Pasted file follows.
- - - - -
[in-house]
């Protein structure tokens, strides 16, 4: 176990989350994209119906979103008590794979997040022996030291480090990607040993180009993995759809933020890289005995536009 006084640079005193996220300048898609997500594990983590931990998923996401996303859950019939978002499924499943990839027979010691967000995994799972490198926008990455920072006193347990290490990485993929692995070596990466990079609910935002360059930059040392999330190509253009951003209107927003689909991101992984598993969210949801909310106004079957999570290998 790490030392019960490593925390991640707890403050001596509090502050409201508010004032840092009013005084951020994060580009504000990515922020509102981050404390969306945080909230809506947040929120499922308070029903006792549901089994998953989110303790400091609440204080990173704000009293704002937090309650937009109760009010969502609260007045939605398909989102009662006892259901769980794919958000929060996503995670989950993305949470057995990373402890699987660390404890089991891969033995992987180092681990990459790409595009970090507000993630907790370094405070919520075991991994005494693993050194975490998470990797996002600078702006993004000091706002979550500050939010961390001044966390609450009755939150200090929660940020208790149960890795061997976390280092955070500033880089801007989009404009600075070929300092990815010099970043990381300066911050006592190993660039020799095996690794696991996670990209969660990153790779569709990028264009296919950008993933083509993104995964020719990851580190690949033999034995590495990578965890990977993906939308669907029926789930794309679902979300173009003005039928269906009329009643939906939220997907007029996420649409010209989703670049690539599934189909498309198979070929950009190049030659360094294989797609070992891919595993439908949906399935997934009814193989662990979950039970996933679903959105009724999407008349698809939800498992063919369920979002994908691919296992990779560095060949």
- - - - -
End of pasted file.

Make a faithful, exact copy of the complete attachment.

[in-house]
């Protein structure tokens, strides 16, 4: 176990989350994209119906979103008590794979997040022996030291480090990607040993180009993995759809933020890289005995536009 006084640079005193996220300048898609997500594990983590931990998923996401996303859950019939978002499924499943990839027979010691967000995994799972490198926008990455920072006193347990290490990485993929692995070596990466990079609910935002360059930059040392999330190509253009951003209107927003689909991101992984598993969210949801909310106004079957999570290998 790490030392019960490593925390991640707890403050001596509090502050409201508010004032840092009013005084951020994060580009504000990515922020509102981050404390969306945080909230809506947040929120499922308070029903006792549901089994998953989110303790400091609440204080990173704000009293704002937090309650937009109760009010969502609260007045939605398909989102009662006892259901769980794919958000929060996503995670989950993305949470057995990373402890699987660390404890089991891969033995992987180092681990990459790409595009970090507000993630907790370094405070919520075991991994005494693993050194975490998470990797996002600078702006993004000091706002979550500050939010961390001044966390609450009755939150200090929660940020208790149960890795061997976390280092955070500033880089801007989009404009600075070929300092990815010099970043990381300066911050006592190993660039020799095996690794696991996670990209969660990153790779569709990028264009296919950008993933083509993104995964020719990851580190690949033999034995590495990578965890990977993906939308669907029926789930794309679902979300173009003005039928269906009329009643939906939220997907007029996420649409010209989703670049690539599934189909498309198979070929950009190049030659360094294989797609070992891919595993439908949906399935997934009814193989662990979950039970996933679903959105009724999407008349698809939800498992063919369920979002994908691919296992990779560095060949």